Dr. Stuart B. Levy | G force

A leader of the resistance

(Aram Boghosian for The Boston Globe)
January 10, 2011

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Q. As an expert in illness, what do you think is the best way to stay healthy?

A. I think it’s very simple. You eat well. You certainly drink lots of fluids. You wash your hands before you eat — I’m particularly eager to get that to occur at lunchtime. Exercise. Sleep is important, too — seven to eight hours is what’s recommended — certainly that’s key to the body’s defense.

Q. Do you take your own advice?

A. Yes. I try to. I swim every day.

Q. How do these things help prevent illness?

A. The virus lives on your mucus membranes. If you haven’t given them a healthy upbringing, so to speak, they are more susceptible to infection by viruses. These viruses can lay you up for several weeks. And they are destroyed by hand washing.

Q. Please explain what you mean by antibiotic resistance.

A. Resistant means it doesn’t succumb to the killing effects [of the antibiotic]. It is not that the person is resistant, it’s that the microbe that is causing the problem is resistant. The individual use of the antibiotic or the individual misuse of the antibiotic leads to a problem in which the bacteria are trained to resist the antibiotic. That may not occur to the person who’s misusing them, but to another member of that society or home.

Q. What do you mean by “another member of the home’’?

A. There are interesting studies that show that when you treat a person for acne with antibiotics for more than a week, the bacteria on the skin of the person taking the antibiotic and on other people in the household change. It’s like a second-hand smoke. The antibiotic could be used for a very good reason, but one has to be aware of the fact that it’s not only chasing after the microbe that is creating the problem, but also the good bacteria that are living with us.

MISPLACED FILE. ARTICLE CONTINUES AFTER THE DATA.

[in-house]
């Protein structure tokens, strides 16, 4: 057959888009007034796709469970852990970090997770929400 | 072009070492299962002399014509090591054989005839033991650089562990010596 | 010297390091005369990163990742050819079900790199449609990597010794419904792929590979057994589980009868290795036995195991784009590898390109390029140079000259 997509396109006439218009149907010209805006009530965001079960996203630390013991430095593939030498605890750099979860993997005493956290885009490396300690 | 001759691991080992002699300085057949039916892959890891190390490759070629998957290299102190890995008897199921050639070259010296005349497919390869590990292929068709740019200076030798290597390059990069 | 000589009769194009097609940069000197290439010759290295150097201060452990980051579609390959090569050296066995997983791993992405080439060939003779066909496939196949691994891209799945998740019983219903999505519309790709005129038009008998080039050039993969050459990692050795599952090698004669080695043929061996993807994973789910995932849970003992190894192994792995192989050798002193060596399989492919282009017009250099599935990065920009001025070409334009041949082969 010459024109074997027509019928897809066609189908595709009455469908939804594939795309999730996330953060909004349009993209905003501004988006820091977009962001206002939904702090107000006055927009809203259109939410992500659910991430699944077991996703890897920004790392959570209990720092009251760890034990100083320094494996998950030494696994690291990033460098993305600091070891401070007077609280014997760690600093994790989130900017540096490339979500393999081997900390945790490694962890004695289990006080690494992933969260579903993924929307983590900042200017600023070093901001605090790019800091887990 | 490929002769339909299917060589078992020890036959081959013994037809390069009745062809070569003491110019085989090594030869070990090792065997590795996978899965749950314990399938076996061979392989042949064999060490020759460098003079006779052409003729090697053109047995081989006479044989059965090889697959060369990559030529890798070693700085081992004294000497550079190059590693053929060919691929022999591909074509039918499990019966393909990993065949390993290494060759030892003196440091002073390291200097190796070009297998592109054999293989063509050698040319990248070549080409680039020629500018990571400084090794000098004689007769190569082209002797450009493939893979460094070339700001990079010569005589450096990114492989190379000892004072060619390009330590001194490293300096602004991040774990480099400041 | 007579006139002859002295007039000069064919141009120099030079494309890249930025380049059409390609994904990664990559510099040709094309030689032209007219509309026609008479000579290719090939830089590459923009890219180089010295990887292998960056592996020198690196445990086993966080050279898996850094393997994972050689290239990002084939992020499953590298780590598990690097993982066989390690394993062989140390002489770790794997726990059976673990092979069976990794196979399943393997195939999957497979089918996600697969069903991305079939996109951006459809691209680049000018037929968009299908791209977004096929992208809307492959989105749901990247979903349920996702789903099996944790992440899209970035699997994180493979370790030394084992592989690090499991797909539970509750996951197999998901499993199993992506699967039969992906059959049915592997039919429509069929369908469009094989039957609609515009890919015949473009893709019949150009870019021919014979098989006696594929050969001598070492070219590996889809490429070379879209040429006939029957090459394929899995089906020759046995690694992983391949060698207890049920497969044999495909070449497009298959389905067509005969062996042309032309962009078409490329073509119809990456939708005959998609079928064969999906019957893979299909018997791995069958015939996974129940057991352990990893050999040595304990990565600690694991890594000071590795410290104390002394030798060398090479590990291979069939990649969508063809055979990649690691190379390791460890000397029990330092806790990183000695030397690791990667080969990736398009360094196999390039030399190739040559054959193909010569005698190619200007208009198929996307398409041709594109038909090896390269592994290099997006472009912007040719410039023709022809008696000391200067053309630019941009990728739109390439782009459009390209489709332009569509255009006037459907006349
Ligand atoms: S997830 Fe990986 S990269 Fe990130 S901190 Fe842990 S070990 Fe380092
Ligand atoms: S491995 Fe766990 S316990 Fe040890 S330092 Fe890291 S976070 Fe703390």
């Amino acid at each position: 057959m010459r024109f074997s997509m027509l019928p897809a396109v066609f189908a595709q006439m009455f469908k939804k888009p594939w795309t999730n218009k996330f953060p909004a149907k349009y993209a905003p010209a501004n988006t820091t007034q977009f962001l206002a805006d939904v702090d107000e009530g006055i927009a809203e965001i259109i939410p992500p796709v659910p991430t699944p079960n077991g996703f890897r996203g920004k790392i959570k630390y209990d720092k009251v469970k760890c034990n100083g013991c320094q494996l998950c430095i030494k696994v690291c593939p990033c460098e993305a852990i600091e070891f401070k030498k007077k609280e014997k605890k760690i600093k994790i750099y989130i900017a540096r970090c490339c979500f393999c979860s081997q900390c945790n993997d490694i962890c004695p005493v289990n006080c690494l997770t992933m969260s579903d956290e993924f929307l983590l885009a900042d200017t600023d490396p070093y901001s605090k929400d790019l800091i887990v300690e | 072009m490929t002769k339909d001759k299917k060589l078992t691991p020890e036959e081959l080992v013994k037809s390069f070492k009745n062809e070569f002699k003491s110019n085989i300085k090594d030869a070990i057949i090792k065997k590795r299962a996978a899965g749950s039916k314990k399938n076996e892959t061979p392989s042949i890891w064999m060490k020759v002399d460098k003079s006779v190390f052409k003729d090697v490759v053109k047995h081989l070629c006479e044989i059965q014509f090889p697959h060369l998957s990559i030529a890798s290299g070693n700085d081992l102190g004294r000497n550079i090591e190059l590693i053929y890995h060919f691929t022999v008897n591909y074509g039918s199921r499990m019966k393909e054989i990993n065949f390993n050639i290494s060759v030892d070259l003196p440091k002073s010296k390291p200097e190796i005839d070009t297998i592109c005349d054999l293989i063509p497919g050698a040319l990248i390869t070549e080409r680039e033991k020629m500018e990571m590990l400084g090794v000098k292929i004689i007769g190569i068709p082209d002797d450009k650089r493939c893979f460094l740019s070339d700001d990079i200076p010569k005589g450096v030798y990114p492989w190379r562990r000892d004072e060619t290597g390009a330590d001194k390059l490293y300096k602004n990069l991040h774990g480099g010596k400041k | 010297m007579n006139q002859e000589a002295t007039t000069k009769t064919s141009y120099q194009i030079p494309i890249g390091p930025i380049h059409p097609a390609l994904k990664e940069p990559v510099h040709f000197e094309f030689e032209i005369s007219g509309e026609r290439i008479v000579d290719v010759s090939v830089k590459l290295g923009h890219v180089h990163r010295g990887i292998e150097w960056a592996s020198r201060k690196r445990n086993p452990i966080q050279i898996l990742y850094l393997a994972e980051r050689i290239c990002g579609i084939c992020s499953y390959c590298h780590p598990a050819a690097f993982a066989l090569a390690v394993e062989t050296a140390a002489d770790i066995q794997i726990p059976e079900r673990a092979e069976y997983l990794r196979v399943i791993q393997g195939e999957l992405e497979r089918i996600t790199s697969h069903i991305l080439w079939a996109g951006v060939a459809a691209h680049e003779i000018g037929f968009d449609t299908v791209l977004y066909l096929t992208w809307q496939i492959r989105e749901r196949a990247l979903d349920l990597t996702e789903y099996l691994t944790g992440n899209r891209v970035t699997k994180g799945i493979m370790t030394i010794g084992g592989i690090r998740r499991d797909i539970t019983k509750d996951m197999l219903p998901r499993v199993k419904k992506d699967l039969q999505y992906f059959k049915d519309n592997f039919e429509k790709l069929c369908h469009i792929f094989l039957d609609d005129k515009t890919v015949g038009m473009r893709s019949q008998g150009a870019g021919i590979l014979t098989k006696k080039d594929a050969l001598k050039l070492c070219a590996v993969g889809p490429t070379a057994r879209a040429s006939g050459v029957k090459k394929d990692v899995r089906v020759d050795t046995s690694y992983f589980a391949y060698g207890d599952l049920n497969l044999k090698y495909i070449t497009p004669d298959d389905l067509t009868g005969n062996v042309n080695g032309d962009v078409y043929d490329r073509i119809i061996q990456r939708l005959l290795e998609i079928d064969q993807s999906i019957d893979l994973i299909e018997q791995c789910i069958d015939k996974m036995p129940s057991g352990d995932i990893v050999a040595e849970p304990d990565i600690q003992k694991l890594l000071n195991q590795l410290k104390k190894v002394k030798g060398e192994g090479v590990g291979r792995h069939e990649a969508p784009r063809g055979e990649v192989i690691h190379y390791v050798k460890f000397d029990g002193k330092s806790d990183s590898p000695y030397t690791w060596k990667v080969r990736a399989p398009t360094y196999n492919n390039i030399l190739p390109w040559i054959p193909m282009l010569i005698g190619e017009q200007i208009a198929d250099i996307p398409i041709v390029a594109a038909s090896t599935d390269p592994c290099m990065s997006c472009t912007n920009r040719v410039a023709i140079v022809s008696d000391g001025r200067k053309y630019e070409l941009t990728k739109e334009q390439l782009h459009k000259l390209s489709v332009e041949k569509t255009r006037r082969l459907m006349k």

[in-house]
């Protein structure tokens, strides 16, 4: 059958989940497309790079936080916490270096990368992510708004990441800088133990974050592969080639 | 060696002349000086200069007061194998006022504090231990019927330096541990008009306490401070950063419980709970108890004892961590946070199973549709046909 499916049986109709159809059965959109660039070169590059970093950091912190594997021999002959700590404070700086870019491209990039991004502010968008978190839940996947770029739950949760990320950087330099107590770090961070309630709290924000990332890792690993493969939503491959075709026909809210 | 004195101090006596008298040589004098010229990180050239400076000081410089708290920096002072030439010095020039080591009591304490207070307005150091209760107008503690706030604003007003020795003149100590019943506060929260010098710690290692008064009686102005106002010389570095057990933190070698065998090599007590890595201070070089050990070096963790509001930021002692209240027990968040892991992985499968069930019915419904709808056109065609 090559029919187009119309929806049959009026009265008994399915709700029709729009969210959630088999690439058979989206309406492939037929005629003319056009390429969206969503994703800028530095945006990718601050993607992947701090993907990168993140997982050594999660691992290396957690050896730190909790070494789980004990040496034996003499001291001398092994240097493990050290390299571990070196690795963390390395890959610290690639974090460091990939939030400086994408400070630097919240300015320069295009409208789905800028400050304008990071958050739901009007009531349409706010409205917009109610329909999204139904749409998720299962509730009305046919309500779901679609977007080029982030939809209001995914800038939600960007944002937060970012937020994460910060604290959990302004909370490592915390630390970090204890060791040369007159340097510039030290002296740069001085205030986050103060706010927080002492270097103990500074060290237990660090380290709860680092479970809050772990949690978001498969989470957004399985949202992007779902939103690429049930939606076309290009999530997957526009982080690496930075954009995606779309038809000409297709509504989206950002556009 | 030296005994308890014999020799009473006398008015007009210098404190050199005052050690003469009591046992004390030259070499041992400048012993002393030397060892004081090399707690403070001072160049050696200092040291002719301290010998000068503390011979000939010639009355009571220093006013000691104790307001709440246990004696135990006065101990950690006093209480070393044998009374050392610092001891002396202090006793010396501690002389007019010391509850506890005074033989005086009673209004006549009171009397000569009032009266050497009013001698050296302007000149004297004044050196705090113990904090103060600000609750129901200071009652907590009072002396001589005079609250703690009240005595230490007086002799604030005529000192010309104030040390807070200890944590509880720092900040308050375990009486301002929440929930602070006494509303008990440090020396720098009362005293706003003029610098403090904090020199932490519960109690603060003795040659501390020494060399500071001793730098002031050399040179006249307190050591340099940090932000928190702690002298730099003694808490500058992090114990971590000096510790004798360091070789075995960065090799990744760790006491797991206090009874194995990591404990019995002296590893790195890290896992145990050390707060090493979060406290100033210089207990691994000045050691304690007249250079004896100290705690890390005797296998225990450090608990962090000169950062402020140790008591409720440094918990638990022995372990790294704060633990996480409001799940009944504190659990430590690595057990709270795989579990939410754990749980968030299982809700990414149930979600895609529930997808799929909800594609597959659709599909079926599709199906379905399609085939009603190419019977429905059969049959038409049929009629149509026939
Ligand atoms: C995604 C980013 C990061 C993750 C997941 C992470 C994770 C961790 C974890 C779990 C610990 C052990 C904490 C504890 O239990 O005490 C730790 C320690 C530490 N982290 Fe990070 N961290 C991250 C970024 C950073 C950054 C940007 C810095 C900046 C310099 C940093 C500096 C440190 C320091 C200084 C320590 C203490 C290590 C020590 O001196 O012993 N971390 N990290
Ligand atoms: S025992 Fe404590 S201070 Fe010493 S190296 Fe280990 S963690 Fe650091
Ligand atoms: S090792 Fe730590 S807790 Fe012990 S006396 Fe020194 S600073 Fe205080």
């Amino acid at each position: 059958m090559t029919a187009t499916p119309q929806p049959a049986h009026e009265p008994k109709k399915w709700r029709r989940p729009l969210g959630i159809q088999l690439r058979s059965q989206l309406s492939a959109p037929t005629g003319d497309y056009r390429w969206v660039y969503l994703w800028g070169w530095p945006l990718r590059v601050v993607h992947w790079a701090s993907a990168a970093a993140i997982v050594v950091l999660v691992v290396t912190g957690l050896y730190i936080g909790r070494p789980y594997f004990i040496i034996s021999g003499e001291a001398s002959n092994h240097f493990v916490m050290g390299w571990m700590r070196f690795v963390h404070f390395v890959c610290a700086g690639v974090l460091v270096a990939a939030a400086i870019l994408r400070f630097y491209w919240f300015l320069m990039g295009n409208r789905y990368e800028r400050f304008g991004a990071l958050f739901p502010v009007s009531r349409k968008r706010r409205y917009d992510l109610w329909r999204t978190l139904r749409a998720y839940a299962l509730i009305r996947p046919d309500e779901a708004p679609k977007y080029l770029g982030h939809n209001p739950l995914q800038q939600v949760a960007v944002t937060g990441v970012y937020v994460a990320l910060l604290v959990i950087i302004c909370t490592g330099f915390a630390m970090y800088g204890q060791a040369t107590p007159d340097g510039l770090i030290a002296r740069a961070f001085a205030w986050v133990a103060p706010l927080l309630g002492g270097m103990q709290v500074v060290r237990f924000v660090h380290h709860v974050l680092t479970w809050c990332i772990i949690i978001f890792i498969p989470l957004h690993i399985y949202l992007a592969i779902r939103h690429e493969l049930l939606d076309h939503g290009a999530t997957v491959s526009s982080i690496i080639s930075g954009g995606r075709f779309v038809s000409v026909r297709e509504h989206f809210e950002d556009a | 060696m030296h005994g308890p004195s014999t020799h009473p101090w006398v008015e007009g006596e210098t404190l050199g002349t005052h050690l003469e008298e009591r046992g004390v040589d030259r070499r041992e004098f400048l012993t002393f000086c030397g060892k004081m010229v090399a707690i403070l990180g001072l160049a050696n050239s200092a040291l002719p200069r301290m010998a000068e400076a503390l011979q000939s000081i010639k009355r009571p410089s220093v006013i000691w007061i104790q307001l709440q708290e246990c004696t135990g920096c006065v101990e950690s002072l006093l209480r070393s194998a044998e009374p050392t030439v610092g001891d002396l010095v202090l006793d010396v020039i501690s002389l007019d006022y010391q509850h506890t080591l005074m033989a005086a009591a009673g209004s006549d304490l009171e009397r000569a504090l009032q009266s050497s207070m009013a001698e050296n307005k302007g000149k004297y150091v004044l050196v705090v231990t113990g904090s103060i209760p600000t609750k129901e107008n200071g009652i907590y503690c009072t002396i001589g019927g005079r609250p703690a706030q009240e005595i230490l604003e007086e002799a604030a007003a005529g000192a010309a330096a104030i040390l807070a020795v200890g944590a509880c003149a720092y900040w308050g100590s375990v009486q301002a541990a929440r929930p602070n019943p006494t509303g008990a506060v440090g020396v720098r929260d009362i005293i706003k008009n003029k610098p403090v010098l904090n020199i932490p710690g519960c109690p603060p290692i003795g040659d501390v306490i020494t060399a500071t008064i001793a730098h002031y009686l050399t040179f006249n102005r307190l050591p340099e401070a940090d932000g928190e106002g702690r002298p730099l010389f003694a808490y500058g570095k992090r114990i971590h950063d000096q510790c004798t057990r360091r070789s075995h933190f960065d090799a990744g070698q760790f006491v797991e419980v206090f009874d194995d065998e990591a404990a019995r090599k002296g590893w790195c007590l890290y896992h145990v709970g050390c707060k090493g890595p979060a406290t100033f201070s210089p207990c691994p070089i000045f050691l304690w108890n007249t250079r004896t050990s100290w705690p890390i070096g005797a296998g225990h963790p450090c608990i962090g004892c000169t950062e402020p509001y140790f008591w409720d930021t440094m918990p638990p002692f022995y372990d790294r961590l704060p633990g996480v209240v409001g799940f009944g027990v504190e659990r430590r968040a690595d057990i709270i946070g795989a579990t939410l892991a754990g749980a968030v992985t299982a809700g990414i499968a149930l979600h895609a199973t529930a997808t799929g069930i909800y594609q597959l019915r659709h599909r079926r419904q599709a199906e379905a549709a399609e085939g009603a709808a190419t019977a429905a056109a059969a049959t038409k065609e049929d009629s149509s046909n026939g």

Q. The bacteria are everywhere.

A. We are living in a bacterial world, a microbial world. Our evolution has taken place within that environment. Bacteria have seen dinosaurs come and dinosaurs go. They are not going to be destroyed.

Q. What about antibacterial soaps and products?

A. Quite honestly, others have shown, all you need is soap and water. I think alcohol-based disinfectants [such as Purell] are the way to go if you don’t have an area to go wash hands.

Q. You’ve lobbied strongly against the use of antibacterial products that leave a residue, the ones that don’t have alcohol, peroxide, or bleach in them.

A. I’m big on the nonresidue agents. Let’s say you bring in your meat and it’s got salmonella, and you’ve been washing it on the counter. You may take peroxide or alcohol to clean it. That gets rid of both good and bad [bacteria]. The surface is now available for good and bad, and generally if you haven’t brought more meat in, it’s the good in the environment that take over. If you use a product with triclosan [an antibacterial chemical found in liquid soaps, dishwashing liquids, and other antibacterial products], you use that there and what’s left on the counter, in the sink, is a small and increasing amount of residue of that chemical. Now, bacteria come and sit down. Only the resistant ones can live on that environment. So you kind of help them to take over the world.

Q. So, we should stop taking antibiotics for common ailments, particularly those that are caused by viruses — on which antibiotics are useless, right?

A. My message is prudent use of antibiotics.


Interview was edited and condensed. Karen Weintraub can be reached at

Dr. Stuart B. Levy
Director of the Center for Adaptation Genetics and Drug Resistance and Professor of Medicine at the Tufts University School of Medicine